You Can Only Be The First At Something "Once"
History. The one thing disabled sports does not have a lot of in the amputee category of sprinting is, History. The first Paralympic Games were held in Rome, Italy, in 1960 and involved 400 athletes from 23 countries. Originally only wheelchair athletes were invited to compete. Amputees started competing in Toronto in 1976. Now today athletes from all over the world have the opportunity to take part in the Paralympic Games. I have had the good fortune and right timing to compete in the first sanctioned above knee sprinting event for a shot at the gold. Things went very well that day for me back in Seoul, Korea in 1988. But I wasn’t the first. That got me wondering. Who was the first amputee sprinter? Who was the first amputee to first venture out to the Paralympic track and step foot on to the rubber surface and represent all of us. That is who I wanted to find out more about. When did it happen and most curious of all-what happened. I discovered in my research that amputees have been running for recreation a long time.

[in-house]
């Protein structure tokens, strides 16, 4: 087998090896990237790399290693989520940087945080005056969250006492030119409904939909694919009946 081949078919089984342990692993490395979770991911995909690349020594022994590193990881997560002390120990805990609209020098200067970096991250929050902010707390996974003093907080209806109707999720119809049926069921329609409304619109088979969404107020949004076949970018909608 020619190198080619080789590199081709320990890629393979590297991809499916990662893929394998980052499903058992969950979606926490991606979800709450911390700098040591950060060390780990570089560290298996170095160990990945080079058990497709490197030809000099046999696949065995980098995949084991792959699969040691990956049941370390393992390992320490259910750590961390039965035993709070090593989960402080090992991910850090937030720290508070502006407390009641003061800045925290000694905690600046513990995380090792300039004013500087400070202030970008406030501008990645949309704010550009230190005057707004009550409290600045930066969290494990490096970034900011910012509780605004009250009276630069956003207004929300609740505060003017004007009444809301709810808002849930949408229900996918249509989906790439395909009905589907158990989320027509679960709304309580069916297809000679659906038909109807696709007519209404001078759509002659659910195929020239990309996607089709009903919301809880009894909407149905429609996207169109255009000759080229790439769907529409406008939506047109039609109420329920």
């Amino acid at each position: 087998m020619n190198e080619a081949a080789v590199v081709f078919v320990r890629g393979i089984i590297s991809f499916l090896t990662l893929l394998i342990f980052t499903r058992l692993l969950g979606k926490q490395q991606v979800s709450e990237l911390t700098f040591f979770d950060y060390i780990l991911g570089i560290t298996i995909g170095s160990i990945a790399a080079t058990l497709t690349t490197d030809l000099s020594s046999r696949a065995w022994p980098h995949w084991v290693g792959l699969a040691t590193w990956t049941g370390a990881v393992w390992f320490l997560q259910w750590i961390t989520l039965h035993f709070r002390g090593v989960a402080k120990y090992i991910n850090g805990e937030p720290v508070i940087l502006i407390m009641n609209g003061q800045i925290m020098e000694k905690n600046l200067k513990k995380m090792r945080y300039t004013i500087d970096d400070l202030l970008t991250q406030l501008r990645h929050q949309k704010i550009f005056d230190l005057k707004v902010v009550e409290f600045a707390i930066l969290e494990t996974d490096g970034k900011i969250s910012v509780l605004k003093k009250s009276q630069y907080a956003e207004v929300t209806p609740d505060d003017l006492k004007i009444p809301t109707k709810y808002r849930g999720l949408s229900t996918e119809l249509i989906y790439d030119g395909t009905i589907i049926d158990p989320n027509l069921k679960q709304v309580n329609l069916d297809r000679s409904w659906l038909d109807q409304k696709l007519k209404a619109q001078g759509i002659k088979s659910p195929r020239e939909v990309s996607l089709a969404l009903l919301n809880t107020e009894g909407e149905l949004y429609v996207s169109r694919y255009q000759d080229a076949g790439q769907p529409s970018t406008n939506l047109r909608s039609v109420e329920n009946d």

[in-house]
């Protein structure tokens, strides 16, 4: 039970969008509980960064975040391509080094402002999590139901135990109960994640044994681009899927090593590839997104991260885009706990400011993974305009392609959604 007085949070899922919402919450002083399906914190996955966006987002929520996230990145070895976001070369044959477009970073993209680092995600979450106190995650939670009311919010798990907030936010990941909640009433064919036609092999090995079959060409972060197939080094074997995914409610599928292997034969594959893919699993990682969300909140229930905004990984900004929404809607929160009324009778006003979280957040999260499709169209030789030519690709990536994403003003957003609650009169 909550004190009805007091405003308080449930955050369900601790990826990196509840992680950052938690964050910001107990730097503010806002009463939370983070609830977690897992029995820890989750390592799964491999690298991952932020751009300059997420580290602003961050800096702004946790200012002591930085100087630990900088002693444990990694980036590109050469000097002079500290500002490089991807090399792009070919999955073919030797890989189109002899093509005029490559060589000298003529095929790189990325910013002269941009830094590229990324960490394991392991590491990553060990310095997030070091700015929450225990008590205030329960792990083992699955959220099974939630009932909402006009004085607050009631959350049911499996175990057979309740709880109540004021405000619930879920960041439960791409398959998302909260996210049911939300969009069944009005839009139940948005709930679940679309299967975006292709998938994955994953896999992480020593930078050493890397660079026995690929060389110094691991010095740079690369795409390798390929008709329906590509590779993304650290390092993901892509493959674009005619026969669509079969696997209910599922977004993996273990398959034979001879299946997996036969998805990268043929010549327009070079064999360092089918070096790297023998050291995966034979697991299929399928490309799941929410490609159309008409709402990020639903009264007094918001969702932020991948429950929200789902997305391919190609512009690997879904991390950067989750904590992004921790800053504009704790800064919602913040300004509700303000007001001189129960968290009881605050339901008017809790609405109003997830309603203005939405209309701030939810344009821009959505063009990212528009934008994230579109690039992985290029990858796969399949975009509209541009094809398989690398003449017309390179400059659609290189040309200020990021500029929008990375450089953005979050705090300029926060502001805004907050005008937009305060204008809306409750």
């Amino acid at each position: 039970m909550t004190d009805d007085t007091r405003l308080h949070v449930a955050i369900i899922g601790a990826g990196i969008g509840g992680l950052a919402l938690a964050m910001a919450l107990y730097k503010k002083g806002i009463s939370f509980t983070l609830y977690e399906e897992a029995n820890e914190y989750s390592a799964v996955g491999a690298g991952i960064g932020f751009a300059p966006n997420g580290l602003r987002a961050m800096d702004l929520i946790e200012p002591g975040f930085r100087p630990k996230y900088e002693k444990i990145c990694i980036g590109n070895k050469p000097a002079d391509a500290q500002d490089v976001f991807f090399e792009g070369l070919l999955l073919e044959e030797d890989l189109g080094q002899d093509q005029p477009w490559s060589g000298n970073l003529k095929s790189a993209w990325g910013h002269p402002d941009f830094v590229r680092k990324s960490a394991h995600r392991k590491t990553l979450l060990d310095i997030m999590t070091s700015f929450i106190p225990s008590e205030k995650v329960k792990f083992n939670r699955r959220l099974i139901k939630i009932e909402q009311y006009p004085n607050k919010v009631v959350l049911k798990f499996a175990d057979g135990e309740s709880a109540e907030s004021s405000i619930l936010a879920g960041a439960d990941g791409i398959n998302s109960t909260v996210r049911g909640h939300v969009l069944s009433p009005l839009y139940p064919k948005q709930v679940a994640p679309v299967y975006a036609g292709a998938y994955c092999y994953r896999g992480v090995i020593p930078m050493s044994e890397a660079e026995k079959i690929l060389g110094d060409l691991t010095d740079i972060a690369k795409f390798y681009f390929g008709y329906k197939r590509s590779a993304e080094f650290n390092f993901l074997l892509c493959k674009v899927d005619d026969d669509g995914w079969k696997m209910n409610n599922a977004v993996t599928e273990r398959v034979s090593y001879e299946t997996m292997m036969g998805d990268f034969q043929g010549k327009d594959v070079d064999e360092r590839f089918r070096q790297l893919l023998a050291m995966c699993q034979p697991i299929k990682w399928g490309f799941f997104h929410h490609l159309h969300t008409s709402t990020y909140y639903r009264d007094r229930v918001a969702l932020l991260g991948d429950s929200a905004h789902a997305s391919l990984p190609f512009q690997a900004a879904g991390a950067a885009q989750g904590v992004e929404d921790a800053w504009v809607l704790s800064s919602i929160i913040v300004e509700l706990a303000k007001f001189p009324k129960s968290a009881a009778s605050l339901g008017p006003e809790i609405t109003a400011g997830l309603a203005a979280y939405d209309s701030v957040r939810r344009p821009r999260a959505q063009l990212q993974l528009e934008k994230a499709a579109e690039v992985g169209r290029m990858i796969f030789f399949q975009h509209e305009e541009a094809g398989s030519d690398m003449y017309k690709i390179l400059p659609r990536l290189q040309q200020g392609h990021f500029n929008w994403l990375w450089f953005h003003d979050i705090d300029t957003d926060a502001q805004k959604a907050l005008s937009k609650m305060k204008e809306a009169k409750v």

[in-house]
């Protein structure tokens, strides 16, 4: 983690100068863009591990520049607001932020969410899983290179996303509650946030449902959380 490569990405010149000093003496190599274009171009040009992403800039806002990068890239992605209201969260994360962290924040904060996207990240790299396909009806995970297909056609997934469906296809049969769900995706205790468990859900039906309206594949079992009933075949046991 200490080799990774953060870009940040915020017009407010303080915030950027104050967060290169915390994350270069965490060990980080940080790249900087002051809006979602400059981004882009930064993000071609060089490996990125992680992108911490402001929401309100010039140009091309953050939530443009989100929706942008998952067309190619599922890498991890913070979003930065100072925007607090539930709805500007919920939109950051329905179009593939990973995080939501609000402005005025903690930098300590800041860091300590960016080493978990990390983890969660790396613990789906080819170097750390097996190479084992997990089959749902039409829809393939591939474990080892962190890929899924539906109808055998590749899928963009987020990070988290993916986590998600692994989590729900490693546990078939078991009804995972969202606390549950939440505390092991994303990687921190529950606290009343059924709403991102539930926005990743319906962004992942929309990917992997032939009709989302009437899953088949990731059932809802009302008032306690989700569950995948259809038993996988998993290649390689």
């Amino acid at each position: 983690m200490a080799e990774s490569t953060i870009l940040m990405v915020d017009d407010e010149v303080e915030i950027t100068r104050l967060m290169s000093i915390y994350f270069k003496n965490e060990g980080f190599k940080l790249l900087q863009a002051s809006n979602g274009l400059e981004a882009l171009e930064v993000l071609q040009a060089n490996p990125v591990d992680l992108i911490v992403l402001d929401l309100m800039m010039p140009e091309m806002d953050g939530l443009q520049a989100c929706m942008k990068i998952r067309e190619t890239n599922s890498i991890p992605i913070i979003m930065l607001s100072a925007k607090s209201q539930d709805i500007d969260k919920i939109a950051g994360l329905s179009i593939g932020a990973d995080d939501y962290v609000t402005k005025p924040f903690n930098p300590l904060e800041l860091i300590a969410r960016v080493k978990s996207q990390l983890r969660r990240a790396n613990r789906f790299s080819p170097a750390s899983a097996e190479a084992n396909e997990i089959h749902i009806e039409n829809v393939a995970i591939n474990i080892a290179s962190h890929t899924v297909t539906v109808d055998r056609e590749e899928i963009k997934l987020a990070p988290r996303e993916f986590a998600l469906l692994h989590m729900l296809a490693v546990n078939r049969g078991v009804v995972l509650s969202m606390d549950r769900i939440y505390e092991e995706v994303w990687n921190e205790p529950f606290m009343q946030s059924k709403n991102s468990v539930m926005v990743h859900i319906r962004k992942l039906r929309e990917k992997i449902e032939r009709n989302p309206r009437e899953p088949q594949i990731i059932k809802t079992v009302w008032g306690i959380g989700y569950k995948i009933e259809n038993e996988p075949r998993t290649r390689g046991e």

The oldest picture I could find was from the 1950’s showing an above the knee and a below the knee running together.
It even looks like the above the knee runner is running step over step. I have taught hundreds of amputees to run and would recognize that gait anywhere. Definitely not a hop skip running gait.
But the Paralympics weren’t a competition as of yet and it wasn’t until 1960 when they started. And in 1976 in Toronto was when the first ever amputee sprinting 100m event took place. The Men’s 100m Prosthesis D1 event was the category and it featured two competitors. They were Walter Fink of Austria and J. Little of Canada. Walter Fink won the gold medal with a time of 42.8 seconds. J Little took second place at 69.2 seconds. The gold medal was awarded that day but no silver for the athlete in second place.